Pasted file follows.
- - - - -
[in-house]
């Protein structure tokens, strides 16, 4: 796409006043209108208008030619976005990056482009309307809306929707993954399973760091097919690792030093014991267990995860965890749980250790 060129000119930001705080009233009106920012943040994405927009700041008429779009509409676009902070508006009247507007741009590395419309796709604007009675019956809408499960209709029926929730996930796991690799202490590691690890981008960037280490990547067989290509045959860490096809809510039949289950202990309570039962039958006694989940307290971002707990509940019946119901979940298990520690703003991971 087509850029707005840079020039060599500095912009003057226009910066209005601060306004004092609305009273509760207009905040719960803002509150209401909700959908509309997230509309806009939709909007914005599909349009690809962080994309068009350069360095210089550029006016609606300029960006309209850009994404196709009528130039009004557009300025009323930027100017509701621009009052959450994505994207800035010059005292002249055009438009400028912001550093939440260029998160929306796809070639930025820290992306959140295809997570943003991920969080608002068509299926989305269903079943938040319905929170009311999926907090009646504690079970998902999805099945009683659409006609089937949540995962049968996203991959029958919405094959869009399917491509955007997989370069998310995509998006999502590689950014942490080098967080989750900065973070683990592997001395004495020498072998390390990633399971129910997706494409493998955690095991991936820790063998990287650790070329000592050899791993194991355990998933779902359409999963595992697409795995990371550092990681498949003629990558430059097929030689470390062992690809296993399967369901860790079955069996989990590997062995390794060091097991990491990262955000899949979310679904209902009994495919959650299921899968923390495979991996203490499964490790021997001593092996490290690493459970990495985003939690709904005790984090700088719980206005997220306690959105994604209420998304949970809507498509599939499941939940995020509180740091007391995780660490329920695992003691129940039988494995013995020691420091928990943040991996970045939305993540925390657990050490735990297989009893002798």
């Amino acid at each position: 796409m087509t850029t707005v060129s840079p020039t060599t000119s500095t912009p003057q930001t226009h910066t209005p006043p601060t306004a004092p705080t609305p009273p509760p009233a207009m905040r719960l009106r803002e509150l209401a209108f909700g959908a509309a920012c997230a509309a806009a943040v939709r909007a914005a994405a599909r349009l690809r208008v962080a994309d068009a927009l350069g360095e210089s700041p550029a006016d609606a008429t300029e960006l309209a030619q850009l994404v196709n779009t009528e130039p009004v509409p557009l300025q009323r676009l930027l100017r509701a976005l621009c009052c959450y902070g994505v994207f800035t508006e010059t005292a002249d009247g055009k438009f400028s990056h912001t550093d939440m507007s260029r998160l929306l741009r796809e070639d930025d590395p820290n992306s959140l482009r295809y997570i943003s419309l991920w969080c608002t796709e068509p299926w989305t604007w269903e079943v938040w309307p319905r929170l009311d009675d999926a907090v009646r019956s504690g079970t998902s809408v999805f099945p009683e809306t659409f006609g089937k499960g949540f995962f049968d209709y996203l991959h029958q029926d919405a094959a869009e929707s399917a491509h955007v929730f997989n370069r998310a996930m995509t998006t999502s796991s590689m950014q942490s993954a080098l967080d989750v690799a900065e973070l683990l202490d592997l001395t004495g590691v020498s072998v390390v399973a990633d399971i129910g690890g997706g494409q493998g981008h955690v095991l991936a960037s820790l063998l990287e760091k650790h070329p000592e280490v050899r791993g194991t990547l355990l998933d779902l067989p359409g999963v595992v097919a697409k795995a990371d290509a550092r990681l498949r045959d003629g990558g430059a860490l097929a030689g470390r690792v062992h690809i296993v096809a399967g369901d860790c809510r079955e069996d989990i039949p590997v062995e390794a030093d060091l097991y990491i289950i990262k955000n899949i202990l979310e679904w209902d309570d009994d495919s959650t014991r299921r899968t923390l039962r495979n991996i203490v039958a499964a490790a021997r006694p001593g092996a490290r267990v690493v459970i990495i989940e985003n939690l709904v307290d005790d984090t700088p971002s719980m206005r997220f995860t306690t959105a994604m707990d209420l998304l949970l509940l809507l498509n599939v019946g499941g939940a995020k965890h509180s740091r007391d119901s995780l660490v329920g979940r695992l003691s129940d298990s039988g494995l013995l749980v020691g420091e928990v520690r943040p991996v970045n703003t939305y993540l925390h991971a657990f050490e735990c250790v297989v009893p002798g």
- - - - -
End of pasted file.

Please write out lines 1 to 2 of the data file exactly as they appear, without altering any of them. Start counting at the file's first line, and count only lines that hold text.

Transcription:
[in-house]
């Protein structure tokens, strides 16, 4: 796409006043209108208008030619976005990056482009309307809306929707993954399973760091097919690792030093014991267990995860965890749980250790 060129000119930001705080009233009106920012943040994405927009700041008429779009509409676009902070508006009247507007741009590395419309796709604007009675019956809408499960209709029926929730996930796991690799202490590691690890981008960037280490990547067989290509045959860490096809809510039949289950202990309570039962039958006694989940307290971002707990509940019946119901979940298990520690703003991971 087509850029707005840079020039060599500095912009003057226009910066209005601060306004004092609305009273509760207009905040719960803002509150209401909700959908509309997230509309806009939709909007914005599909349009690809962080994309068009350069360095210089550029006016609606300029960006309209850009994404196709009528130039009004557009300025009323930027100017509701621009009052959450994505994207800035010059005292002249055009438009400028912001550093939440260029998160929306796809070639930025820290992306959140295809997570943003991920969080608002068509299926989305269903079943938040319905929170009311999926907090009646504690079970998902999805099945009683659409006609089937949540995962049968996203991959029958919405094959869009399917491509955007997989370069998310995509998006999502590689950014942490080098967080989750900065973070683990592997001395004495020498072998390390990633399971129910997706494409493998955690095991991936820790063998990287650790070329000592050899791993194991355990998933779902359409999963595992697409795995990371550092990681498949003629990558430059097929030689470390062992690809296993399967369901860790079955069996989990590997062995390794060091097991990491990262955000899949979310679904209902009994495919959650299921899968923390495979991996203490499964490790021997001593092996490290690493459970990495985003939690709904005790984090700088719980206005997220306690959105994604209420998304949970809507498509599939499941939940995020509180740091007391995780660490329920695992003691129940039988494995013995020691420091928990943040991996970045939305993540925390657990050490735990297989009893002798």